I purchased the book for my Kindle based on a recommendation I found in Newsweek. I soon came to regret that I didn't get the free sample first! I usually like topics like loss and tragic events, but not in a style that is begging to be turned into the next Hallmark movie. Everything is trite and predictable, there is nothing new in this book and the events and emotions are described in a simplistic way and with a cheesy tone. The way the characters are developed and described made me not like them, not even the little boy. To compare this book with two books I absolutely loved, "ROOM" and "The Lovely Bones", "Pictures of you" comes acroos like high-school writing at best. The author doesn't expect any intelligence in the reader either, there is something in the writing - and I sensed that from other reader's reviews also - that almost makes you angry. There is absolutely no wisdom in this book, it seems that women's happiness comes from the love of a man and a child alone. People's feelings are very black and white and one-dimensional, either they "love someone very much", or they don't and then they leave. This book is basically an illustration of uneducated people with codependency issues. This would be OK if the author would ask the right questions and open the horizon of the reader, but I didn't see any of that. It just made me dislike the characters and I was asking my selfwhy I should read about them. In addition, nothing in the plot is plausible, which I can forgive easily if the writing is good, but in this book it just made me cringe. I had the hardest time finishing the book, and the only reason I did is to write this review.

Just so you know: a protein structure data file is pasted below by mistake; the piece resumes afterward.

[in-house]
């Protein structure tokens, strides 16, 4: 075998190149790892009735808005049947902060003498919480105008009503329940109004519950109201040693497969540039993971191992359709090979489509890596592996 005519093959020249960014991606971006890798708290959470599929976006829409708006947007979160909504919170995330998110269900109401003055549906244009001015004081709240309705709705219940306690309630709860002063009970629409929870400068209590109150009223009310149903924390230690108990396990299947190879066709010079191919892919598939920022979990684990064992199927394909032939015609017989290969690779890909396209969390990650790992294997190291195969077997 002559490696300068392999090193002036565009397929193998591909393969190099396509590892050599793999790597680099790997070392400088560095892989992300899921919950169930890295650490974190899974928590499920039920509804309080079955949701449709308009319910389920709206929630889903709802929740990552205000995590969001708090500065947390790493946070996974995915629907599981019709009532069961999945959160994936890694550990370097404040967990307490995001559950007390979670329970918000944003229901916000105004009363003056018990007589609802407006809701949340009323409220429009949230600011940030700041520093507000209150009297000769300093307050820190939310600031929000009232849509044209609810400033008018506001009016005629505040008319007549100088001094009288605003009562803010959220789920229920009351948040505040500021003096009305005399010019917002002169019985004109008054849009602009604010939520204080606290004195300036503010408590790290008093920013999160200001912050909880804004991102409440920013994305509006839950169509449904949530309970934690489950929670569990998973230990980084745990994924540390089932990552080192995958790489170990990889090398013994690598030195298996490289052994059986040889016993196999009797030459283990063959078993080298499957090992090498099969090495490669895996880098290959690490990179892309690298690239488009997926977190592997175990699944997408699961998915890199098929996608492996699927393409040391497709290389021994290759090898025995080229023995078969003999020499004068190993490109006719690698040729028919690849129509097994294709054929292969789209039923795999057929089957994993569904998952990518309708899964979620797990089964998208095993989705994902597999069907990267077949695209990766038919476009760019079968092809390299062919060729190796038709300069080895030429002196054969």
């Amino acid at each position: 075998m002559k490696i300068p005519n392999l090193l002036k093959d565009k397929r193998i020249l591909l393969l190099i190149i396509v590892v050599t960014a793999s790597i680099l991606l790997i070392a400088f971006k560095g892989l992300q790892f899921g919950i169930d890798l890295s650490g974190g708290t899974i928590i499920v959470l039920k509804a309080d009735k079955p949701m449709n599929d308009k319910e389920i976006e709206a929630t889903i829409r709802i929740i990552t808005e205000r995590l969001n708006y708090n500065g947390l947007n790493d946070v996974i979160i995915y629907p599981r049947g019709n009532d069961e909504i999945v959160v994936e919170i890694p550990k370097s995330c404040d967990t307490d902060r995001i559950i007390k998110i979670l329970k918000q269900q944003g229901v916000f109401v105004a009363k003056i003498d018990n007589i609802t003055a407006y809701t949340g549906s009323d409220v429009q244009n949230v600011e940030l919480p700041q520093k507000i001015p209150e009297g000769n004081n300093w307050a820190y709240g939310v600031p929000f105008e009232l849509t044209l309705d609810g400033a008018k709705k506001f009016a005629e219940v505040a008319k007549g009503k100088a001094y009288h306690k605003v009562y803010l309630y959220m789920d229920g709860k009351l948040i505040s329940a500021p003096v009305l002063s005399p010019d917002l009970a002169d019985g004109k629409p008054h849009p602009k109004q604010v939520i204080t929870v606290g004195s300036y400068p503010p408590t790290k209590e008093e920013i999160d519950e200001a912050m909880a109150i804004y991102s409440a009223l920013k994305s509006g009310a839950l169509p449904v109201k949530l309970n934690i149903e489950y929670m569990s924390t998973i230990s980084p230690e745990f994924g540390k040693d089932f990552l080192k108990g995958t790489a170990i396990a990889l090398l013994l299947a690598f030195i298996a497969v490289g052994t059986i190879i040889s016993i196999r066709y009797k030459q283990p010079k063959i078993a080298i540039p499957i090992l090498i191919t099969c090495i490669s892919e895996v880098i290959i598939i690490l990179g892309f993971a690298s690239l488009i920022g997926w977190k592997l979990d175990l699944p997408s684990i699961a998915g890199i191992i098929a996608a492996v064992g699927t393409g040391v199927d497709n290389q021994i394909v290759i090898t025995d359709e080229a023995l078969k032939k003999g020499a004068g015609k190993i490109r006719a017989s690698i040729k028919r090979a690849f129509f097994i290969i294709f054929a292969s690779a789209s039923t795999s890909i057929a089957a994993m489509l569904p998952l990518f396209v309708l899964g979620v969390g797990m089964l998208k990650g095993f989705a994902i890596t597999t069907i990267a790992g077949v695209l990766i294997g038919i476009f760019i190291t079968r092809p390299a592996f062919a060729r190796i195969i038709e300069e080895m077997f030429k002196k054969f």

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on September 7, 2011
Very shallow storytelling at best. Honestly, I gave it a try and made it to about one-third of the way with this book. Once I found myself skimming paragraphs and skipping pages just to find out what the next significant event in the plot was, I knew it was officially a poorly written story and would not finish it. This is the second book that I've tried reading that was written by someone in the book industry (Friday Night Knitting Club) and I am convinced that the rave reviews and mild success comes from being well connected. The back cover description along with the beginning story of the accident in the fog intrigued me enough to get me started but after a while I was finding that the characters were annoying and so was the writing. Characters were very flat and I found that the author was just 'telling' me about the story, and 'telling' me what the characters were feeling rather than emotionally engaging me as a reader. And it was all happening at. such. a. slow. pace. that I wanted to hit the fast-forward button. Hint: if you get to the page and half describing the woman's pet turtle and find yourself wanting to take a break from the book and go hang out with the turtle instead, then, yep, put the book down!
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on April 9, 2011
From the opening chapters, I became very interested in the characters of Isabelle, who driving in bad weather, kills a young mother, April. The consequences of this accident and the impact it has on those who were involved or knew April, are covered in excellent and believable story telling. Isabelle then begins a fascination and later an attachment to April's family - husband Charlie and young son, Sam. That connection was very interesting and I eagerly awaited finding out how it would end and how such a relationship could work.

About three quarters in to the book (or maybe a bit later), the author jumps the storyline 20 years ahead. This comes as a very unexpected development in the story, as we are just learning more about Isabelle and her life, plus April's life before her death. I am not sure the reasoning behind such a sudden leap in time, and think the book lost a little at this rush to the future. The beautiful build up of characters, were all of a sudden cut off too abruptly and without as much explanation as I would have liked.

But, despite the last chapters of the book being slightly disappointing to me, this remains a good story, and a worthwhile read, and I will look for more books by this author.
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on May 7, 2011
Ok, so it wasn't terrible - the story line. It's an interesting concept but the story could have gone somewhere different- somewhere better. Leavitt's writing style is ok, but she really struggled with the ending I feel.